"We don't have a Whole Foods or farmer's market or anything like that here that sells fresh fruit and vegetables," she says. "Anything we need we have to travel across town to get to it."
How heat puts mothers at risk
For decades, public health officials have understood the danger that extreme heat poses to the elderly and to babies. Epidemiologist Rupa Basu began her career studying those groups, but then she became pregnant herself.
"I would feel my body just really warm up and I'm like: This is what I've been writing about in the elderly and infants and maybe pregnant women are also feeling this," says Basu, now chief of the Air and Climate Section of California's Office of Environmental Health Hazard Assessment.
Basu and colleagues led a study in 2010 looking at the effects of heat in California and found for every extra 10 degrees, the risk of preterm birth goes up by 8%. Other studies have found even bigger impacts.
"It was actually shocking to see all women were at increased risk," she says. "If there's increased heat exposure, there's increased risk of preterm delivery regardless of race, regardless of maternal age."
However, for Black mothers, the risk is almost double, which other research found as well.
"Really what we think is that with heat exposure, dehydration is really the root cause," Basu says. Dehydration causes hormonal changes, which "gives a message to a mother to deliver an infant. The blood flow in the uterus decreases."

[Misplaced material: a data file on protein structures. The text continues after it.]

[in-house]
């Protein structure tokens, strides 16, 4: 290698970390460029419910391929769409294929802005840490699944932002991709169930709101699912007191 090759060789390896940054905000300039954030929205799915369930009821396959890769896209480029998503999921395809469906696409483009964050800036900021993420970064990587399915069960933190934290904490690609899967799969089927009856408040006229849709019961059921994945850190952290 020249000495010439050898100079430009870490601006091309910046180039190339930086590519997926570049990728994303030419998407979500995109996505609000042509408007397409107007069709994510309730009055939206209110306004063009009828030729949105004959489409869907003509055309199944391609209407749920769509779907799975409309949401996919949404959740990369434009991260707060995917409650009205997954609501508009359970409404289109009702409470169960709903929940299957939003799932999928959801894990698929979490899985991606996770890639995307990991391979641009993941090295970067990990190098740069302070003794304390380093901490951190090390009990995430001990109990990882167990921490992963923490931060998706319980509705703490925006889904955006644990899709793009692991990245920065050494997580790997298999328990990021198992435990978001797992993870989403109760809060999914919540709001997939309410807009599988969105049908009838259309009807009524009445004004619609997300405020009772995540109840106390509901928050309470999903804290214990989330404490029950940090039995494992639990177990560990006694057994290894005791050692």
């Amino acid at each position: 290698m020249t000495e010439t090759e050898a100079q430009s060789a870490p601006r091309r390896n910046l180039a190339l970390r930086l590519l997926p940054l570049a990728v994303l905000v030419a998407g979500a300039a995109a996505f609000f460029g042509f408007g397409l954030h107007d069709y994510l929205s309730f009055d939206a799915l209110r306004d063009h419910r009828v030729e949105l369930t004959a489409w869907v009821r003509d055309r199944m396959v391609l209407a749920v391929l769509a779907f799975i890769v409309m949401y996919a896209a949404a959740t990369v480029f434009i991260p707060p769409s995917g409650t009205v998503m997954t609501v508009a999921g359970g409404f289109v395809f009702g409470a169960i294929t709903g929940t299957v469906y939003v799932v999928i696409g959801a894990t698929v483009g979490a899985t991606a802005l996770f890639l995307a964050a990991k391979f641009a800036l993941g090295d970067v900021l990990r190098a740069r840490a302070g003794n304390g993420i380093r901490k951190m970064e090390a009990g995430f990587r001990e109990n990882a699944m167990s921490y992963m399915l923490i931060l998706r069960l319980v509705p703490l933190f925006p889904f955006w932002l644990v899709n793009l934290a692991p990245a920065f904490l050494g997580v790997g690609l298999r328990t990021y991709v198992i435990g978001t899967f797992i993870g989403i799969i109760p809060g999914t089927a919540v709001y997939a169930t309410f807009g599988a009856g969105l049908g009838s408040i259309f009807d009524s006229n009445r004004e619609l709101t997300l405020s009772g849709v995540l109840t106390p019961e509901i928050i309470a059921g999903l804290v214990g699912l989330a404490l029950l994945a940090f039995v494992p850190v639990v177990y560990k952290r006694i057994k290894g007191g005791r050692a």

As the climate gets hotter, heat waves are expected to become dramatically more common. At 5 degrees Fahrenheit of warming, an extreme heat wave that's considered a 1-in-50 year event could happen 27 times more often.
When infants are born before 37 weeks of gestation, they're at increased risk for developmental, respiratory or heart problems, some which can persist throughout their lives. Being exposed to heat and air pollution is also linked to increased risk of stillbirth and low birth weight. A study from Stanford University found that between 2007-2012, exposure to wildfire smoke was connected to as many as 7,000 preterm births in California.
OB-GYNs urged to talk about heat waves
Many OB-GYNs hear from women experiencing preliminary, and ultimately temporary, contractions during heat waves. But patients often aren't warned ahead of time about the dangers of heat.
"More needs to be done in terms of training a whole generation of women's health providers that we should be talking about this not just as problems come up but routinely and prophylactically," says Dr. DeNicola of the American College of Obstetricians and Gynecologists.
In July, ACOG released new clinical guidance about heat and environmental risks for doctors, advising them "that climate change is an urgent women's health concern as well as a major public health challenge."
Still, clinical guidance can take more than a decade to be widely implemented by providers. The COVID-19 sped up that timeline in some cases, but the warming climate isn't nearly as top of mind inside a doctor's office. This summer, the world's top medical journals identified climate change as the "greatest threat" to public health.
"I would say the climate crisis, while it's not yet seen in the same kind of urgency as the global pandemic with Covid 19 was, it's every bit as urgent," Dr. DeNicola says.
Copyright 2021 NPR. To see more, visit https://www.npr.org.